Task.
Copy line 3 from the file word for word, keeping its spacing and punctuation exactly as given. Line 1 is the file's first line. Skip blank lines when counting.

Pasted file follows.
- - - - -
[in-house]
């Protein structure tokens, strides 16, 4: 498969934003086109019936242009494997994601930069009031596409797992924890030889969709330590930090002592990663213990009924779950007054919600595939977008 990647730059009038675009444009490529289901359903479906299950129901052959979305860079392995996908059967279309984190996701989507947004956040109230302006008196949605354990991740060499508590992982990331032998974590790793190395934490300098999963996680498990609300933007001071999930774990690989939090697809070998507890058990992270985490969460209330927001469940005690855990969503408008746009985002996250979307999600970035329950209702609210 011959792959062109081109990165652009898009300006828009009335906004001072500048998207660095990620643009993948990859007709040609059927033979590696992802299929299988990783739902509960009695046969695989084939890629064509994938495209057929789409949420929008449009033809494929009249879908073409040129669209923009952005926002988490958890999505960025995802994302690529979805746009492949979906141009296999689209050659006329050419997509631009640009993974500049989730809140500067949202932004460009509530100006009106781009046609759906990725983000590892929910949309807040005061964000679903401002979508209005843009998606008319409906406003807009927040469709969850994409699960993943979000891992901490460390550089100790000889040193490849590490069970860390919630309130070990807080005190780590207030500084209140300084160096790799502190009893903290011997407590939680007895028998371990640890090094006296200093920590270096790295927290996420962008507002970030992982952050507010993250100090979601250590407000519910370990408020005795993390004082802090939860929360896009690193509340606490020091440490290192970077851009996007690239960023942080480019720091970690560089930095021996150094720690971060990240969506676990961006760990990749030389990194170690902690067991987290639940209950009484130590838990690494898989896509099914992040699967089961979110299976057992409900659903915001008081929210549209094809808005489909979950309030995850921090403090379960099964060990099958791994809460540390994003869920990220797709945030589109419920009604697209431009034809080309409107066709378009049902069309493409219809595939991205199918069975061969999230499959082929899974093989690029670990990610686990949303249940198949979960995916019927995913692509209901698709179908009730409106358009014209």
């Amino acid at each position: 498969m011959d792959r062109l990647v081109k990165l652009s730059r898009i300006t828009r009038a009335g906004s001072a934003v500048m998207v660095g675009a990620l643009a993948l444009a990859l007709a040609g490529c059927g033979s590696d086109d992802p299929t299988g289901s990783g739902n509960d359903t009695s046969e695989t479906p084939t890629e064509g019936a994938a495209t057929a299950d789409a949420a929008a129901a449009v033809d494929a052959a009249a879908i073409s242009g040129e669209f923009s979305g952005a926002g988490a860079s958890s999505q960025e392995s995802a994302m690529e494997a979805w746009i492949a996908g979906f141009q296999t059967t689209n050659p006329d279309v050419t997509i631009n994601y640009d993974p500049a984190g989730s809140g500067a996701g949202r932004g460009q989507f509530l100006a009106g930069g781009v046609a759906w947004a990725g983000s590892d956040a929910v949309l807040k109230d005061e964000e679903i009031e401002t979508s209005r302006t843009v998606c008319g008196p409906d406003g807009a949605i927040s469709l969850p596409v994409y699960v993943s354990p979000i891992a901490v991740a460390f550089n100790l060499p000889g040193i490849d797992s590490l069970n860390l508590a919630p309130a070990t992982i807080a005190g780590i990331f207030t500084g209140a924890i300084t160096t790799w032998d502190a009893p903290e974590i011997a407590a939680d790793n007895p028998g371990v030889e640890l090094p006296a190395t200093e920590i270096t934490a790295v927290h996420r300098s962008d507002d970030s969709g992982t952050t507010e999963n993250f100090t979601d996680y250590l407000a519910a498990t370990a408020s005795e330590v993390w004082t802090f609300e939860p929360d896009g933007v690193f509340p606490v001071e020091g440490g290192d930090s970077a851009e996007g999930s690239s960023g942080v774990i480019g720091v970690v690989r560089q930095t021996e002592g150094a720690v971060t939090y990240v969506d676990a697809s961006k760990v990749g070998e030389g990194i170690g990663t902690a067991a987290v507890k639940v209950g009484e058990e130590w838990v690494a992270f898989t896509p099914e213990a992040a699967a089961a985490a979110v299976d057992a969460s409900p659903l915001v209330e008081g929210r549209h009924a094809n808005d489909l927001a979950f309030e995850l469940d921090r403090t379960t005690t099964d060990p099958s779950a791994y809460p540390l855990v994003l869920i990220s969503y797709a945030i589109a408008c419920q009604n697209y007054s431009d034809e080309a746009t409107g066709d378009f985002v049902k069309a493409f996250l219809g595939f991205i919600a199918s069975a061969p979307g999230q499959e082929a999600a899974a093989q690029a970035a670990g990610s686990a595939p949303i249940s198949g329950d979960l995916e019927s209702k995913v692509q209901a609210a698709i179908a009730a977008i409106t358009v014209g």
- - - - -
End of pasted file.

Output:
């Amino acid at each position: 498969m011959d792959r062109l990647v081109k990165l652009s730059r898009i300006t828009r009038a009335g906004s001072a934003v500048m998207v660095g675009a990620l643009a993948l444009a990859l007709a040609g490529c059927g033979s590696d086109d992802p299929t299988g289901s990783g739902n509960d359903t009695s046969e695989t479906p084939t890629e064509g019936a994938a495209t057929a299950d789409a949420a929008a129901a449009v033809d494929a052959a009249a879908i073409s242009g040129e669209f923009s979305g952005a926002g988490a860079s958890s999505q960025e392995s995802a994302m690529e494997a979805w746009i492949a996908g979906f141009q296999t059967t689209n050659p006329d279309v050419t997509i631009n994601y640009d993974p500049a984190g989730s809140g500067a996701g949202r932004g460009q989507f509530l100006a009106g930069g781009v046609a759906w947004a990725g983000s590892d956040a929910v949309l807040k109230d005061e964000e679903i009031e401002t979508s209005r302006t843009v998606c008319g008196p409906d406003g807009a949605i927040s469709l969850p596409v994409y699960v993943s354990p979000i891992a901490v991740a460390f550089n100790l060499p000889g040193i490849d797992s590490l069970n860390l508590a919630p309130a070990t992982i807080a005190g780590i990331f207030t500084g209140a924890i300084t160096t790799w032998d502190a009893p903290e974590i011997a407590a939680d790793n007895p028998g371990v030889e640890l090094p006296a190395t200093e920590i270096t934490a790295v927290h996420r300098s962008d507002d970030s969709g992982t952050t507010e999963n993250f100090t979601d996680y250590l407000a519910a498990t370990a408020s005795e330590v993390w004082t802090f609300e939860p929360d896009g933007v690193f509340p606490v001071e020091g440490g290192d930090s970077a851009e996007g999930s690239s960023g942080v774990i480019g720091v970690v690989r560089q930095t021996e002592g150094a720690v971060t939090y990240v969506d676990a697809s961006k760990v990749g070998e030389g990194i170690g990663t902690a067991a987290v507890k639940v209950g009484e058990e130590w838990v690494a992270f898989t896509p099914e213990a992040a699967a089961a985490a979110v299976d057992a969460s409900p659903l915001v209330e008081g929210r549209h009924a094809n808005d489909l927001a979950f309030e995850l469940d921090r403090t379960t005690t099964d060990p099958s779950a791994y809460p540390l855990v994003l869920i990220s969503y797709a945030i589109a408008c419920q009604n697209y007054s431009d034809e080309a746009t409107g066709d378009f985002v049902k069309a493409f996250l219809g595939f991205i919600a199918s069975a061969p979307g999230q499959e082929a999600a899974a093989q690029a970035a670990g990610s686990a595939p949303i249940s198949g329950d979960l995916e019927s209702k995913v692509q209901a609210a698709i179908a009730a977008i409106t358009v014209g």